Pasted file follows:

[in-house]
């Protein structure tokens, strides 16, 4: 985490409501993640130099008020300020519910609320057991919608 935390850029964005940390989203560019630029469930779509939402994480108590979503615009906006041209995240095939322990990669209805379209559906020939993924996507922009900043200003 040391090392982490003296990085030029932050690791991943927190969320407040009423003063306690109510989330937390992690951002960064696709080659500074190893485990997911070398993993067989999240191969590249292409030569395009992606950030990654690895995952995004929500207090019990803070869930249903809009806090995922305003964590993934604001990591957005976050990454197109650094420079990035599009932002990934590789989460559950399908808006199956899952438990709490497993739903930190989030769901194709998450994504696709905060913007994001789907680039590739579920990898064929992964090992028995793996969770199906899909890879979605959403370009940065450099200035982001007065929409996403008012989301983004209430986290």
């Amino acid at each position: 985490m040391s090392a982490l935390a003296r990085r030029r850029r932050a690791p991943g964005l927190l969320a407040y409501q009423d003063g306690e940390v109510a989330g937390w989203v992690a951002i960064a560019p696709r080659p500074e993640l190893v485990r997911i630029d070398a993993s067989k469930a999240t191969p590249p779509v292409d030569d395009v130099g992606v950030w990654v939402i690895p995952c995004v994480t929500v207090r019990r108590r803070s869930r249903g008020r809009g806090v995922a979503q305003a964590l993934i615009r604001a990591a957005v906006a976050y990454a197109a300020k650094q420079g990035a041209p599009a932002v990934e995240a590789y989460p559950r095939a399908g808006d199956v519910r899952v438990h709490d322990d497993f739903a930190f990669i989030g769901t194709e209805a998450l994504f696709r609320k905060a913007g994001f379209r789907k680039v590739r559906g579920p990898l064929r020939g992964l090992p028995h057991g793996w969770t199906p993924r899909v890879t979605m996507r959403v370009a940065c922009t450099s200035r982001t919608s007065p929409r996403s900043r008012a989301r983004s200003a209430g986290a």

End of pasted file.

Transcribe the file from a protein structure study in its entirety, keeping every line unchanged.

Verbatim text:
[in-house]
């Protein structure tokens, strides 16, 4: 985490409501993640130099008020300020519910609320057991919608 935390850029964005940390989203560019630029469930779509939402994480108590979503615009906006041209995240095939322990990669209805379209559906020939993924996507922009900043200003 040391090392982490003296990085030029932050690791991943927190969320407040009423003063306690109510989330937390992690951002960064696709080659500074190893485990997911070398993993067989999240191969590249292409030569395009992606950030990654690895995952995004929500207090019990803070869930249903809009806090995922305003964590993934604001990591957005976050990454197109650094420079990035599009932002990934590789989460559950399908808006199956899952438990709490497993739903930190989030769901194709998450994504696709905060913007994001789907680039590739579920990898064929992964090992028995793996969770199906899909890879979605959403370009940065450099200035982001007065929409996403008012989301983004209430986290």
């Amino acid at each position: 985490m040391s090392a982490l935390a003296r990085r030029r850029r932050a690791p991943g964005l927190l969320a407040y409501q009423d003063g306690e940390v109510a989330g937390w989203v992690a951002i960064a560019p696709r080659p500074e993640l190893v485990r997911i630029d070398a993993s067989k469930a999240t191969p590249p779509v292409d030569d395009v130099g992606v950030w990654v939402i690895p995952c995004v994480t929500v207090r019990r108590r803070s869930r249903g008020r809009g806090v995922a979503q305003a964590l993934i615009r604001a990591a957005v906006a976050y990454a197109a300020k650094q420079g990035a041209p599009a932002v990934e995240a590789y989460p559950r095939a399908g808006d199956v519910r899952v438990h709490d322990d497993f739903a930190f990669i989030g769901t194709e209805a998450l994504f696709r609320k905060a913007g994001f379209r789907k680039v590739r559906g579920p990898l064929r020939g992964l090992p028995h057991g793996w969770t199906p993924r899909v890879t979605m996507r959403v370009a940065c922009t450099s200035r982001t919608s007065p929409r996403s900043r008012a989301r983004s200003a209430g986290a």